A big thanks to the team at ign for helping me update to windows 10 now
You can put Microsoft’s shiny new OS on your system right now.
By Alaina YeeMicrosoft’s gradual rollout of Windows 10 might mean you’re still waiting your turn to get your free upgrade—but you don’t actually have to be patient. You can skip the line (and escape automatic download woes) and cut straight to the good stuff.
How? By getting Windows 10 through the Media Creation Tool, which you can download from Microsoft’s website. It’s completely legal and legitimate, and doesn’t take much time at all. It also works whether you’ve already reserved a copy of Windows 10 or not.
[Reminder: Getting a free copy of Windows 10 only applies to Windows 7 and 8/8.1 users with valid license keys. All other Windows users (including pirates of Windows 7 and 8/8.1) will have to purchase an activation key. Windows XP and Vista users also don’t get the option to do an upgrade, and must instead do a clean install.]
Step One: Back Up Your PC
Before performing any operating system upgrade, you should back up your machine. (You can find tips for that in Step 3 of our How to Prepare Your PC for Windows 10 feature.) Backing up is a good practice in general, but it’s especially important as a fail-safe should something go awry during this manual upgrade process—or if you decide you don’t like Windows 10 as much as you thought you would, roll back to your previous OS, and discover your system isn’t quite the same as it was before. (At the time of this writing, the reports on switching back to Windows 7 or 8/8.1 say that the results aren’t perfect and can require some cleanup, like reinstalling apps.)
Now that you’re disaster-proof, head to Microsoft’s Windows 10 download page to grab the Media Creation Tool. Choose either the 32-bit version or the 64-bit version to begin your download.
Don’t know which version to grab? Pick the 64-bit option if you’re already using a 64-bit version of Windows 7 or 8/8.1, or if you aren’t concerned about running into issues with legacy hardware or software that you use. Opt for the 32-bit version if you’re already running a 32-bit version of Windows 7 or 8/8.1 and want to avoid creating problems for your existing setup.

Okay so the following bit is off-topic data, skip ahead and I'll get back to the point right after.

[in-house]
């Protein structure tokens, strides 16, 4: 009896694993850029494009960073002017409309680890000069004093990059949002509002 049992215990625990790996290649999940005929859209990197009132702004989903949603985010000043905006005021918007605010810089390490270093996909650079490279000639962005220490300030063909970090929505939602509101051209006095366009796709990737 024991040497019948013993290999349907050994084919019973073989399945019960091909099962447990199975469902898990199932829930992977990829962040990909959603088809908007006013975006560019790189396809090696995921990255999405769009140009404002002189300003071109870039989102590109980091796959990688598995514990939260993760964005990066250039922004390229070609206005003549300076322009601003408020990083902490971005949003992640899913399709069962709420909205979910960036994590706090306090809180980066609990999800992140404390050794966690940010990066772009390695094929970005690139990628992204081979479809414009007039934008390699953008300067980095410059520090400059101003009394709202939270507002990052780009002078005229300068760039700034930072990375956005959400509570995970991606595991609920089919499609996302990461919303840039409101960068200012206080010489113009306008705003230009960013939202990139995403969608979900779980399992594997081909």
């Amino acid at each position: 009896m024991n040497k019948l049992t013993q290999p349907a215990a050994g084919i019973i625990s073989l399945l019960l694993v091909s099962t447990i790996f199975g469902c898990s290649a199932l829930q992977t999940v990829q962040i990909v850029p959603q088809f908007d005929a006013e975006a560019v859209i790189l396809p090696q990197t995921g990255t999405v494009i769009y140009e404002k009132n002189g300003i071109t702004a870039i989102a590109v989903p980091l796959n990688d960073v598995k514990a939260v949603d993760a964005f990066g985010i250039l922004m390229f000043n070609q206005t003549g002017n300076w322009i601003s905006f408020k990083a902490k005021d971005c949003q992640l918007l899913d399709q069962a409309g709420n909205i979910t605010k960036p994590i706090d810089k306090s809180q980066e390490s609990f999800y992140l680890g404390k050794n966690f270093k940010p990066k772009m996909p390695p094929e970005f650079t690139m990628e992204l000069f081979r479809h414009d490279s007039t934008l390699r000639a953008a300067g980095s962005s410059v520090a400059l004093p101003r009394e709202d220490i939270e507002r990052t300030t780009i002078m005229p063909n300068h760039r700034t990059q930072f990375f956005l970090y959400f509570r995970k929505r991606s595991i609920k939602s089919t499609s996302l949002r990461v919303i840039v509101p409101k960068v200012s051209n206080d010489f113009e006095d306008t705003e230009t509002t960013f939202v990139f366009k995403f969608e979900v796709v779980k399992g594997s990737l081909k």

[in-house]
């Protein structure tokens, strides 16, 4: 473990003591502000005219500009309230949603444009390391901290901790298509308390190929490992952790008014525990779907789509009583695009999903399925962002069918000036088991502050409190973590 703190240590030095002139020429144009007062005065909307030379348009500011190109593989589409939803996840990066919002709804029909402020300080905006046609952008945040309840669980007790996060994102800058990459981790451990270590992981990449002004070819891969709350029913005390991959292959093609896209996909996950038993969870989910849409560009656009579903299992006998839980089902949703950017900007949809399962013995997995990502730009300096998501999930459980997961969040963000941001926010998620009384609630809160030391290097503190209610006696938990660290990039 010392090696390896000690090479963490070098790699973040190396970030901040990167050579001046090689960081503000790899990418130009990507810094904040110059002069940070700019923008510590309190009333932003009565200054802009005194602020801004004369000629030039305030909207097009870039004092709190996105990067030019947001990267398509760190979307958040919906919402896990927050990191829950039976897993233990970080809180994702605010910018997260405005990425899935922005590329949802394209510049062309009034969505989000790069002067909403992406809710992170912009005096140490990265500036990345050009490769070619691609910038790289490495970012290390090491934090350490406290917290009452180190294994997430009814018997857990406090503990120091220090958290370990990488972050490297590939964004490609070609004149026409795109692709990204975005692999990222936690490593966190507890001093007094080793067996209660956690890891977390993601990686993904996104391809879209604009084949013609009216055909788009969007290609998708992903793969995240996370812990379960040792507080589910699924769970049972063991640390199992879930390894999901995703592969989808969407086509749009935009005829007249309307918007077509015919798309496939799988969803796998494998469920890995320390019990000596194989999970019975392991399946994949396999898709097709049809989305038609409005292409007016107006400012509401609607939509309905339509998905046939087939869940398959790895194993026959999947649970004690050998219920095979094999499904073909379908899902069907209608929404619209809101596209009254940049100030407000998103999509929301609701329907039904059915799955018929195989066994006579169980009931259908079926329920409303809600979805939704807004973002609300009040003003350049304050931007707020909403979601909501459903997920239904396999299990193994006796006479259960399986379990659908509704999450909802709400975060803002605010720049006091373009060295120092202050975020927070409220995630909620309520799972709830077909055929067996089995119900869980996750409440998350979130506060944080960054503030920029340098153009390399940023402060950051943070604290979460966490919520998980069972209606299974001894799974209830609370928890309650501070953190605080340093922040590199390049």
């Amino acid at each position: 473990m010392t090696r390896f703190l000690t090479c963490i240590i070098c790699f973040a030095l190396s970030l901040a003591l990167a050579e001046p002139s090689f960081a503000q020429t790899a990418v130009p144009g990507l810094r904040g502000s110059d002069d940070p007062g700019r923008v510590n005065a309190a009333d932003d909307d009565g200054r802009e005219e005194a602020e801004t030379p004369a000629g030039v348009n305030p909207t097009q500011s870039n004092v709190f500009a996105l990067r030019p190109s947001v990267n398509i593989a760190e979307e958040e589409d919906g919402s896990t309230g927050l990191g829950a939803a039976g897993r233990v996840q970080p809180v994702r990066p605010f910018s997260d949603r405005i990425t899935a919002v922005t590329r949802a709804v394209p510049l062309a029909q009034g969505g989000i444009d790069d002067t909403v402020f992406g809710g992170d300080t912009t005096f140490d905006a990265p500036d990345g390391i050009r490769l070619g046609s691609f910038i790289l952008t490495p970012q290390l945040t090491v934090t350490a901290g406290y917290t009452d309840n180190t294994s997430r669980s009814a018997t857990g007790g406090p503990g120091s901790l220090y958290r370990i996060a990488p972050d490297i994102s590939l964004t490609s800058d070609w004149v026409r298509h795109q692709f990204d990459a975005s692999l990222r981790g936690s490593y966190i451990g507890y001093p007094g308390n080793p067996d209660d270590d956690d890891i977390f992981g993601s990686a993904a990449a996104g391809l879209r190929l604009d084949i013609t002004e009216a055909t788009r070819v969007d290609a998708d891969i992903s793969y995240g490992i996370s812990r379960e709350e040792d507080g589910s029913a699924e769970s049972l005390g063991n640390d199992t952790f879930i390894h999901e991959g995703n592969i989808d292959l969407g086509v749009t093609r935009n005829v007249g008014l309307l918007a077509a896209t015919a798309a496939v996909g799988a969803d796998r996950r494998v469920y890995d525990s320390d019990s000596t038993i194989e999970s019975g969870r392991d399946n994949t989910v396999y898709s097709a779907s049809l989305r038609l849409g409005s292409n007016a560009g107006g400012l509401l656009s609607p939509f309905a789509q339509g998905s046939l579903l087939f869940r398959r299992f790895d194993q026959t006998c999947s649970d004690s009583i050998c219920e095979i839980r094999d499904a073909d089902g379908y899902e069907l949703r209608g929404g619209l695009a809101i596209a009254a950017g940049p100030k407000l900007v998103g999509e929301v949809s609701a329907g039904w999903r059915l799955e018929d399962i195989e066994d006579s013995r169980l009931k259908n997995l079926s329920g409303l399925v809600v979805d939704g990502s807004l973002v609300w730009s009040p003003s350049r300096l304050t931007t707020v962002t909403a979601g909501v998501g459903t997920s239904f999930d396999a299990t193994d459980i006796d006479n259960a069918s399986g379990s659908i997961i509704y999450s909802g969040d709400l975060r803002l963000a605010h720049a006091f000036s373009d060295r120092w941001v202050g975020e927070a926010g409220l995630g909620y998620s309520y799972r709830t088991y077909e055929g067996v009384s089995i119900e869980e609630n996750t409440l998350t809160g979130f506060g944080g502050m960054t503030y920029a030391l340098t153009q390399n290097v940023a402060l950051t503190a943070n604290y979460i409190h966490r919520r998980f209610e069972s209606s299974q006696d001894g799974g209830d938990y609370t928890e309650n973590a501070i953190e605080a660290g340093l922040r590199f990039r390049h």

Step Three: Run the Media Creation Tool
Open the Media Creation Tool, then select “Upgrade this PC now” to begin the upgrade process. (Even if you ultimately want to end up with a clean install, you still need to run the upgrade first to properly activate Windows 10. You’ll perform the clean install afterward.)
The Media Creation Tool will then download Windows 10. When it’s done, accept the EULA, and then choose what you want to keep when upgrading. If you want to keep everything as it is, select “Keep personal files and apps.”
After you’ve made your selection, the Media Creation Tool shows you a confirmation of the settings you’ve picked for upgrade; if everything looks right, click on Install.
Step Four: Enjoy (Or Not)
Once the upgrade is complete, you can verify that your copy of Windows 10 has been activated by heading to Control Panel > System. If it is, you’re all set to go. Xbox One owners can get started by checking out the Xbox app and trying its game-streaming feature.
If it turns out that you don’t like Windows 10, you can roll back to your previous operating system (though keep in mind, as noted above, that current reports say that doing so comes with a bit of cleanup). To do so, go to Settings > Recovery, and then choose the middle option (e.g., “Go Back to Windows 8.1”). This option is only available for 30 days after you upgrade to Windows 10, so if you decide you hate it, make sure you don’t wait too long to switch back.